In this special two-part blog post, we examine what Ball State students say about flexibility and how teachers can offer students flexibility so they can fit their education into their busy lives.
In Part 1 of this two-part blog post, we examined what students have to say about flexibility. Both quantitatively and qualitatively, Ball State students express a need for flexibility in order to successfully fit their education into their lives.
At the core of all this is the fact that students, like faculty, are extraordinarily busy and have many time pressures in their lives. Adding flexibility and student choice to your course in terms of the content, assessments, pacing, and learning methods can help students fit coursework into their busy lives.
1 – Allow students to work ahead.
While it can be difficult to release your entire course at once, releasing content well in advance and not locking modules to specific times allows students to work at their own pace. In fact, many students in the Student Satisfaction Survey expressed frustration at having a short time window to complete modules.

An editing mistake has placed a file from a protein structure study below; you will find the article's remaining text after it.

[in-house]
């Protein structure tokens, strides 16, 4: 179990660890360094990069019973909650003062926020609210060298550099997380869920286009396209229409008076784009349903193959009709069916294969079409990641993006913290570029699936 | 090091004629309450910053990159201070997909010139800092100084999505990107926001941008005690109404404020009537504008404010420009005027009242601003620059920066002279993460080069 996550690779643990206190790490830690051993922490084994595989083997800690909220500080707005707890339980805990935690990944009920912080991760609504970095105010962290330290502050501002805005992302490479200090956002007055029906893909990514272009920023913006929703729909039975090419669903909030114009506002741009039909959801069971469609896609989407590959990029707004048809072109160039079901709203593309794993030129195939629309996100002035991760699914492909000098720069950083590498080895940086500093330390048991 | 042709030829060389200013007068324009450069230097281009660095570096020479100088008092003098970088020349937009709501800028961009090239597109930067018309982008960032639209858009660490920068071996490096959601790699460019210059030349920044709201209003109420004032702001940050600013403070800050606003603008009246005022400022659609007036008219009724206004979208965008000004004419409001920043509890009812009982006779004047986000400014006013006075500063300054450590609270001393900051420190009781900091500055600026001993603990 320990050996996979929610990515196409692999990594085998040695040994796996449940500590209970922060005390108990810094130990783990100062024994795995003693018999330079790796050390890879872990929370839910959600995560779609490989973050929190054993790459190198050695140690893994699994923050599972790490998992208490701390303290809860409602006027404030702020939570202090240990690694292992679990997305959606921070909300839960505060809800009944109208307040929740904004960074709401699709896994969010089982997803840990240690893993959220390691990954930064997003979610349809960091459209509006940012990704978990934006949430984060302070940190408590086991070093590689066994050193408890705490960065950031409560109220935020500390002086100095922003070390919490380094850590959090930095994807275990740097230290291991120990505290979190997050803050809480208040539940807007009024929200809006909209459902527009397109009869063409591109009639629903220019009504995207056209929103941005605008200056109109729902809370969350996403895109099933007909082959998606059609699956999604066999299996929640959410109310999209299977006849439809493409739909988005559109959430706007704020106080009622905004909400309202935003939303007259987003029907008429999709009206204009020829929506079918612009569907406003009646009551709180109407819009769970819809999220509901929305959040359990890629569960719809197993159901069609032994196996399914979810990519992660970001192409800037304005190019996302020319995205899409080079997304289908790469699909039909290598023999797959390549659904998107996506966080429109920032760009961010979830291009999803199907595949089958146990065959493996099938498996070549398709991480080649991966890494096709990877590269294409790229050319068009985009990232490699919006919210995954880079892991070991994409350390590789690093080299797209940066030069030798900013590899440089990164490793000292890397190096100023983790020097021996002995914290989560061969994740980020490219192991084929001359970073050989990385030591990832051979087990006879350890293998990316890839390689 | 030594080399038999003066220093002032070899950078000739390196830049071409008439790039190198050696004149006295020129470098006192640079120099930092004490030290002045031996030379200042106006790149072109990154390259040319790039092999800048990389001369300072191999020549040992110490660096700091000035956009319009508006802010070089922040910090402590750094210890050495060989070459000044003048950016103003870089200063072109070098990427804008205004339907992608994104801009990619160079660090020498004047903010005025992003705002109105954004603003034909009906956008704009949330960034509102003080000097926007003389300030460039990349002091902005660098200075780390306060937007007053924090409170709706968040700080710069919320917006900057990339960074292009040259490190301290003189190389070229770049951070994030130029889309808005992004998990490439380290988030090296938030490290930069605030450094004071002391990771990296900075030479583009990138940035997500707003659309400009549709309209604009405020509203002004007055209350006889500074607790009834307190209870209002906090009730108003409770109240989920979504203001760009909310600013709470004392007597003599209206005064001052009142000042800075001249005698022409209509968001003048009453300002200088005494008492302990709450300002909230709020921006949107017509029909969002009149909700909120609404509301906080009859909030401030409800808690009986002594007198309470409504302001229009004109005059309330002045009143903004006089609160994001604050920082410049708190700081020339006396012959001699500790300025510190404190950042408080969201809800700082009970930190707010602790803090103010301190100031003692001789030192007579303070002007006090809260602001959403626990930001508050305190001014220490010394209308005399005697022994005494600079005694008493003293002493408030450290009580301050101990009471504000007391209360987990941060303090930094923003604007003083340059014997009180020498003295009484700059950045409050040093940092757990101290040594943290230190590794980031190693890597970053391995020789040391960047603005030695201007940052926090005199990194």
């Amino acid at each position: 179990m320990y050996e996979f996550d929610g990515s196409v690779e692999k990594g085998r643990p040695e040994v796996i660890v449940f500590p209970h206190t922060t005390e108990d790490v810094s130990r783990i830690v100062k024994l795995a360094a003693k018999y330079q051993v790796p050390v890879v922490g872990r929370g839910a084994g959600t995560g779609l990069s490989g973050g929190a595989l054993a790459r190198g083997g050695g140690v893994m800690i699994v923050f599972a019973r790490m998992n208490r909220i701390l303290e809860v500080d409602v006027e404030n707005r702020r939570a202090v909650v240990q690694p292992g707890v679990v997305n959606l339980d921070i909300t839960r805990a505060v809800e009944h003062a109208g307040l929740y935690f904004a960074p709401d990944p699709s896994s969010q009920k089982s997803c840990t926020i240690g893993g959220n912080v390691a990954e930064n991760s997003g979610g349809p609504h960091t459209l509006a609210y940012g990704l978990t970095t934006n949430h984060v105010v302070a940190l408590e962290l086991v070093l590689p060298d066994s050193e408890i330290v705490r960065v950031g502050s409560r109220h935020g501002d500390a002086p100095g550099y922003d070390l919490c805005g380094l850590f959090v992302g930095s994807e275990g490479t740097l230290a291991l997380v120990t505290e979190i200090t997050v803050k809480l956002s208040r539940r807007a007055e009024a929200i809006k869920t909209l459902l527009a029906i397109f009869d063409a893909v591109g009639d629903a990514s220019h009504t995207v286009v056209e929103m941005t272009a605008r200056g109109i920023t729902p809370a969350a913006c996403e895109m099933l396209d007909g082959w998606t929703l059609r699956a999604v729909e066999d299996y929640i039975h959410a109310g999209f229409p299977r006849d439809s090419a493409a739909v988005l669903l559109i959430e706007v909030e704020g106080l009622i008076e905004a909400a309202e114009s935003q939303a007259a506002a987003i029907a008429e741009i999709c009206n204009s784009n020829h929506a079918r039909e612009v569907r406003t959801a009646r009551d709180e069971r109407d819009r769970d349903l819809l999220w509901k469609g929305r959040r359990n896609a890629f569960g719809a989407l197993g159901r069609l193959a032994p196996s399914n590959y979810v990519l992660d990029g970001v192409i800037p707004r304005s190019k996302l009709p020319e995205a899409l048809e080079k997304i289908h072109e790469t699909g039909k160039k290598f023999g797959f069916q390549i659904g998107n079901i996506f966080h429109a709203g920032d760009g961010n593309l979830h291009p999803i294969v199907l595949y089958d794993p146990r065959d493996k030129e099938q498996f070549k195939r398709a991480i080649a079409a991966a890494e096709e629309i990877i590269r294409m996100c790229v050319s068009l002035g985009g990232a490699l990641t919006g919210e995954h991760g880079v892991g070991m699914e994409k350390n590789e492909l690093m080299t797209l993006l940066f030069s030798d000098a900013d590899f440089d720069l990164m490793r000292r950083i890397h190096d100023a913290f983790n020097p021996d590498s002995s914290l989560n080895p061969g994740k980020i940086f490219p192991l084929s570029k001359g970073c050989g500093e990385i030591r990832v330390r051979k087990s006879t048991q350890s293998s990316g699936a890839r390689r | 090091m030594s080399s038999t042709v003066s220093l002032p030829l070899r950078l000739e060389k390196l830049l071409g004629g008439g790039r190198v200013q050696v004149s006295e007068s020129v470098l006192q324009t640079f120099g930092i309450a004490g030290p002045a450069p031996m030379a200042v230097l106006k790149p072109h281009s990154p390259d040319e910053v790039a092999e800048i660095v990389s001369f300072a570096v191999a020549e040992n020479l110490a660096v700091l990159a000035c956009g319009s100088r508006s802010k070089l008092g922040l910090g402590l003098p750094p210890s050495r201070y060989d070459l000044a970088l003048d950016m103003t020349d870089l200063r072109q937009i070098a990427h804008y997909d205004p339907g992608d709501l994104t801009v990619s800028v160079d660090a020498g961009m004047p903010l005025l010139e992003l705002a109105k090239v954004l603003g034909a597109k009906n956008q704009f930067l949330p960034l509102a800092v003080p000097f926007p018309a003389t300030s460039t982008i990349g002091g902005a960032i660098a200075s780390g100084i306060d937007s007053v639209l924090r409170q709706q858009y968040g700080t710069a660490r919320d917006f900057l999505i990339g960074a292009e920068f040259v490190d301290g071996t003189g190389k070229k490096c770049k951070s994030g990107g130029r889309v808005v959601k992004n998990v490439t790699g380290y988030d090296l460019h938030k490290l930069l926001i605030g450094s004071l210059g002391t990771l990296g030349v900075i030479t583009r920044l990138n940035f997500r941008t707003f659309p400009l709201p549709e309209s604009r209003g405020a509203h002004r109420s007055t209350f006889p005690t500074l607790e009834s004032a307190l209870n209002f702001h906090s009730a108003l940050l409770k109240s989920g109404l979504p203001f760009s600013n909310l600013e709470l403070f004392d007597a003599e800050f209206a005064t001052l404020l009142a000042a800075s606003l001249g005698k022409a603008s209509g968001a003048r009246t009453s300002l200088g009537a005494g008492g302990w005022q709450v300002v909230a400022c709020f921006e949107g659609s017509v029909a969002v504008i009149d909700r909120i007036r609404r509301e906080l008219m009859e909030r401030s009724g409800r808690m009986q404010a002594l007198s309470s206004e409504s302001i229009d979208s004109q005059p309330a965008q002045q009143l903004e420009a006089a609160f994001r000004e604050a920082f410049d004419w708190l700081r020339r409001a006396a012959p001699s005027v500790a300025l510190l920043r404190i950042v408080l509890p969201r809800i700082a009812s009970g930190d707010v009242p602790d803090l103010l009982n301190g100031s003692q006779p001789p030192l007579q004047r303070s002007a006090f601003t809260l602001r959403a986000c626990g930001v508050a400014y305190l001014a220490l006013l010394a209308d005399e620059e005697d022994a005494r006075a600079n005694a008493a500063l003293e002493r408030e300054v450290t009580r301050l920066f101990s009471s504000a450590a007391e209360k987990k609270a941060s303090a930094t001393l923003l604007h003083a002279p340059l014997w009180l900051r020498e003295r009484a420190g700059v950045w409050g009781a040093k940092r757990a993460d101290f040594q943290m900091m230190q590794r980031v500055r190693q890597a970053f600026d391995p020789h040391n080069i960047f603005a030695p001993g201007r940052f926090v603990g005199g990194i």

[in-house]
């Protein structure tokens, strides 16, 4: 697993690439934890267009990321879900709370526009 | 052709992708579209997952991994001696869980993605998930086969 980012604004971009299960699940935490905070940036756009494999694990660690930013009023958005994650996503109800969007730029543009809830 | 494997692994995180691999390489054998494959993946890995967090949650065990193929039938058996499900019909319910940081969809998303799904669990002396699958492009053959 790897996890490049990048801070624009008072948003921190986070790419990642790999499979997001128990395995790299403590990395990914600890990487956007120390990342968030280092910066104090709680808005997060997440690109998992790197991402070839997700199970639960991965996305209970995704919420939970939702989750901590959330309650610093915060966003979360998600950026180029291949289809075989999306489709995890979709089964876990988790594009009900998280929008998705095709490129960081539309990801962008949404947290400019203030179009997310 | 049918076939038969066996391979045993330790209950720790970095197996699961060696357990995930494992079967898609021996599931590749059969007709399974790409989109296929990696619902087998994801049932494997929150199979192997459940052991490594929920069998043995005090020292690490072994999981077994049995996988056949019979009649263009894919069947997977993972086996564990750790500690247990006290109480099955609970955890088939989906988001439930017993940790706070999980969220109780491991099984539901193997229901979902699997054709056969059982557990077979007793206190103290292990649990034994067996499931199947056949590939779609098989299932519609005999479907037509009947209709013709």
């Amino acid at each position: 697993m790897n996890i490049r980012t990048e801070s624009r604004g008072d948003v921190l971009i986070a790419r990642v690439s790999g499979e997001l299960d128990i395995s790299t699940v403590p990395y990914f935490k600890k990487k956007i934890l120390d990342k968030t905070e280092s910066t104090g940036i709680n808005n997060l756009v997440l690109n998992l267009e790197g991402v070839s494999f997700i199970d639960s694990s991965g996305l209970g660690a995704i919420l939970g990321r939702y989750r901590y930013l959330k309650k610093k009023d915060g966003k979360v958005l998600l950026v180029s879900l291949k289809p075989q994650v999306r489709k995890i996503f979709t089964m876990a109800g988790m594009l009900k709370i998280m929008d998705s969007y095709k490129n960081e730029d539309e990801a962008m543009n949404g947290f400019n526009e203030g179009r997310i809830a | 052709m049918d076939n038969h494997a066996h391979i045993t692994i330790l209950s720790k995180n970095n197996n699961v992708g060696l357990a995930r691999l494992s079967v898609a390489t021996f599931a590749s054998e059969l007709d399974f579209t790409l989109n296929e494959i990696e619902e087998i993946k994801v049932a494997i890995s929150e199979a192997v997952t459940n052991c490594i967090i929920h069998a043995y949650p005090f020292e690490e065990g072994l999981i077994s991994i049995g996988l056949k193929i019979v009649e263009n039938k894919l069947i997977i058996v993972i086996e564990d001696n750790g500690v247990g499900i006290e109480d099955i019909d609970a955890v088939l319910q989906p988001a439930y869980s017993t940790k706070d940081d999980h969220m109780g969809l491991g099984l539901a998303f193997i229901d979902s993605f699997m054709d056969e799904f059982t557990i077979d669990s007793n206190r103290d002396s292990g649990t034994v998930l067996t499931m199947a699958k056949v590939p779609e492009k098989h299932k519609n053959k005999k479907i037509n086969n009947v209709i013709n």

If you are unable to release an entire course at once, consider adding more flexibility through late assignments (for more information, see #3 below).
2 – Carefully plan the pacing of your course.
Effective instruction generally involves scaffolding – learning that builds upon itself – but this can cause issues for students with busy lives. When possible, do not require a specific time window in the week for students to complete work in your course. For example, a Wednesday discussion board post due date and a Friday discussion board follow-up due date can force students to work between Wednesday and Friday, something that isn’t always possible for busy students.
Instead, consider pacing your course with larger time windows to allow students to work during the week or on the weekend as their schedule permits.
3 – Plan for late work, and support students who submit late work.
No matter how much in advance you release your assignments, some students in your course will fall behind and turn in late work. Instead of having no policy or unspoken rules, work to plan for late submissions. Consider the following: